My old teacher, wondering about Keats,
asks for a hint. He's re-calling Spots of Time
for his daughter. I write from High Camp,
6000 feet in the Cascades, empty midweek,
except for Ski Patrol, kitchen workers.
Keats walks through Scotland, dreaming,
sleeping on benches with dirty blankets,
a sore throat, becoming immortal
in his 1000 days--Shelley's Adonais
raising him, Beautiful
shines on my notebook, each mountain
a star for mortals--where Keats says,
I live in the eye.
Book before me
at lunch: Czeslaw Milosz's Witness of Poetry:
what is present but veiled,
pulled from my shelf carried in backpack,
surprise choice chancing rebuke,
perhaps inspiration, on a cloudless day
after 5-day winter storm. Milosz
remembers Jan Kochinowski,
Poland's first great poet, complaining
for Cassandra, Why this torture--
Who when thou lent'st
me power of prophecy,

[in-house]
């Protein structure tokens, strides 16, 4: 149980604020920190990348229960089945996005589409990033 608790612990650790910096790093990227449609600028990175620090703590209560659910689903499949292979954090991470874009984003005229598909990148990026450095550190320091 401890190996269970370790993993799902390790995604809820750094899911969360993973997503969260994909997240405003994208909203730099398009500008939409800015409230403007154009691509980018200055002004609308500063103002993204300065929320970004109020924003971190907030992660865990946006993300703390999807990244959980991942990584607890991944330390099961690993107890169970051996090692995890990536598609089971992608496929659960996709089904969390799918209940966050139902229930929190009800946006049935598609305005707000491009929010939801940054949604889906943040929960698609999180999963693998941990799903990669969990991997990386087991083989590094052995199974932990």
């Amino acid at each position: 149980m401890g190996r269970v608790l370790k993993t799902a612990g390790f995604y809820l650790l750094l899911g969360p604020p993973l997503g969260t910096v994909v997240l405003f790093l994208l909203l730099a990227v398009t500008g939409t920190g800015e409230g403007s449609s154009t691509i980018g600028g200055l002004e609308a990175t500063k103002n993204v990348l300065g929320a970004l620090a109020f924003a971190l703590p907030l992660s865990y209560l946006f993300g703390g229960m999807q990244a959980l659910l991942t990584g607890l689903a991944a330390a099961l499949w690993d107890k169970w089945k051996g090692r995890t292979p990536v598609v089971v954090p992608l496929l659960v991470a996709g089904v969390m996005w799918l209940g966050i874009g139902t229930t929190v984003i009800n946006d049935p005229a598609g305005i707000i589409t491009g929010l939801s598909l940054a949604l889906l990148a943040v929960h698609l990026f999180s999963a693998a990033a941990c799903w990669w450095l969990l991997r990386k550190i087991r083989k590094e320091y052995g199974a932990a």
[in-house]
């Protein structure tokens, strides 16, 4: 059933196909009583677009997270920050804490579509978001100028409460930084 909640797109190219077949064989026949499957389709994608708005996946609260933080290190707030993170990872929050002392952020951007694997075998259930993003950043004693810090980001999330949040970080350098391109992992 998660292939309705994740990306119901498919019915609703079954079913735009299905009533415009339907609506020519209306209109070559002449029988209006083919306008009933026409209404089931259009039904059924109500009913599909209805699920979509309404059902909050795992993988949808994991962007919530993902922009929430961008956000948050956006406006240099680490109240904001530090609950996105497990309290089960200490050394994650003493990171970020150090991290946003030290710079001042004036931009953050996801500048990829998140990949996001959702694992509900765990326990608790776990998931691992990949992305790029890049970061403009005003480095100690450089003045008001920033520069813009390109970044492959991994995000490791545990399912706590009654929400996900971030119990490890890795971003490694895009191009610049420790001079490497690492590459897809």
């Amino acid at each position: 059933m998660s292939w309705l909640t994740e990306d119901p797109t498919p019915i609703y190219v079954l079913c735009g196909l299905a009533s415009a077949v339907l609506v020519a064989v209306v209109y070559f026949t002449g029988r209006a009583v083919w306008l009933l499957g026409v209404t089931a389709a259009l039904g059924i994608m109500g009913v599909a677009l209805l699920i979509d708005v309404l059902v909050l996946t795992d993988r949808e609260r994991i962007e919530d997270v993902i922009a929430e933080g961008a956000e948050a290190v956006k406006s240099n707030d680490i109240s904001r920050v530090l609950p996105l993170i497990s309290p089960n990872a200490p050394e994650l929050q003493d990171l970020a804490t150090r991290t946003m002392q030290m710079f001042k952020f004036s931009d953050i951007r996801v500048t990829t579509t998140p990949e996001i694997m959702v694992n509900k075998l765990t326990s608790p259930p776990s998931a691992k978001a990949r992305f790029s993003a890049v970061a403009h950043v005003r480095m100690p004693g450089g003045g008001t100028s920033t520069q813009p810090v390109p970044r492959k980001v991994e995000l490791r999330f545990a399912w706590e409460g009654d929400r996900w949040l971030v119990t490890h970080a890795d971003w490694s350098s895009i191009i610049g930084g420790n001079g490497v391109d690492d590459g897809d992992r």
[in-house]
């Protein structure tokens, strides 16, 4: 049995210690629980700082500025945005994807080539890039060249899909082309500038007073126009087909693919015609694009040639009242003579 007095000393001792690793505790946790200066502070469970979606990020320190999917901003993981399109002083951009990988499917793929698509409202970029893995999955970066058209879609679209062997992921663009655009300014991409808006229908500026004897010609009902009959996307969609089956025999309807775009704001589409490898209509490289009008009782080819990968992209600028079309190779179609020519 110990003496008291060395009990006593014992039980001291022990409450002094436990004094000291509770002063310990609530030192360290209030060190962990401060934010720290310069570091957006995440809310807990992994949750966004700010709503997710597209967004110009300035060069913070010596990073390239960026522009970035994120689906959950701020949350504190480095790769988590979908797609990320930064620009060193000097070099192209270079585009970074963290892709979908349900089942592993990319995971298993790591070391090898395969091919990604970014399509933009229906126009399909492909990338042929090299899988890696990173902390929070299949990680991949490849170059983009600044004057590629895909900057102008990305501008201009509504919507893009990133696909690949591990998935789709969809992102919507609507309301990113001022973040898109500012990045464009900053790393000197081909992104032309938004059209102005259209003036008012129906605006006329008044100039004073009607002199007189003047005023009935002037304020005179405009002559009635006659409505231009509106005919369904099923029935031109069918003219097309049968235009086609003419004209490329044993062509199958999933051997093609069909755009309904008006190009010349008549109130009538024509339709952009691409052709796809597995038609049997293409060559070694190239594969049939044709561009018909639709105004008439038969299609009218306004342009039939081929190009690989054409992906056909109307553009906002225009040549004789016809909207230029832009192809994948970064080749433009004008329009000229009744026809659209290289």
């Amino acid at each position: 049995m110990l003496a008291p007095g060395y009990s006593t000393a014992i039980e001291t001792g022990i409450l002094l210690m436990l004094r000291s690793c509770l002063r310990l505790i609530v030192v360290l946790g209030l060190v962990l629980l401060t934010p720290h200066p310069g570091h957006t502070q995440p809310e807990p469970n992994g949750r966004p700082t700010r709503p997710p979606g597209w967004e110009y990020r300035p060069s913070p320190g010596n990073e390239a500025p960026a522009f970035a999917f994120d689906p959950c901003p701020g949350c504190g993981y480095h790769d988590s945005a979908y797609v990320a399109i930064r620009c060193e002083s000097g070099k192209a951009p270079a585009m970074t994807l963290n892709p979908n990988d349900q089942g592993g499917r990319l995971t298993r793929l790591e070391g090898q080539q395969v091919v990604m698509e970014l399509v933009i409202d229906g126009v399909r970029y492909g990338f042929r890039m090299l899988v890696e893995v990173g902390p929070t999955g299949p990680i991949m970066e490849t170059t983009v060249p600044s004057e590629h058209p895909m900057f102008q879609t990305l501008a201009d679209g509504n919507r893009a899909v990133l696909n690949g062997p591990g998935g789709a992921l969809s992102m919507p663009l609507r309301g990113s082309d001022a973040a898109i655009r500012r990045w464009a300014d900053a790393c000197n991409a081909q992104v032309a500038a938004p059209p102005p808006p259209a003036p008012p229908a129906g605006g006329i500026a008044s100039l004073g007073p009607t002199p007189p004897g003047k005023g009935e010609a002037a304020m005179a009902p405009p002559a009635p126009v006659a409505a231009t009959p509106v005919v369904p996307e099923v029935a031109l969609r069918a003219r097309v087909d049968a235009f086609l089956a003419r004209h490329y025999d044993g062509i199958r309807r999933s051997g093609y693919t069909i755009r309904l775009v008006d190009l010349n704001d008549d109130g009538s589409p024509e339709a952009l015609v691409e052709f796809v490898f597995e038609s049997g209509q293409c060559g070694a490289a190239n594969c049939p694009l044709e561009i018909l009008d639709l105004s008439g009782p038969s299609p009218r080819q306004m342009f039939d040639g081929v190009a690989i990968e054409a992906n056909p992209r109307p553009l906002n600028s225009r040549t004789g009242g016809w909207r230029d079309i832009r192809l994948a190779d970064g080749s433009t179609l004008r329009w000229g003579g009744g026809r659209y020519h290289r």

Gav'st to my words no
friend, Lars, feeds chickens
with world's left-over food!
Snow beauty covers Cassandra
with 500-year old verse--wounds
reaching back to Kochinowski,
forward to food-drunk and sated people
dumpster-stuffing what they can't consume.
Back on skis after soup, I turn
and duck under the boundary rope
into the wild--looking, not into mountains
offering glory, but to sublime
pristine cover of snow silence.
Skis maintain me where I could not
but sink. The old professor cautions,
too, out of bounds with the immortals.
8 February 2019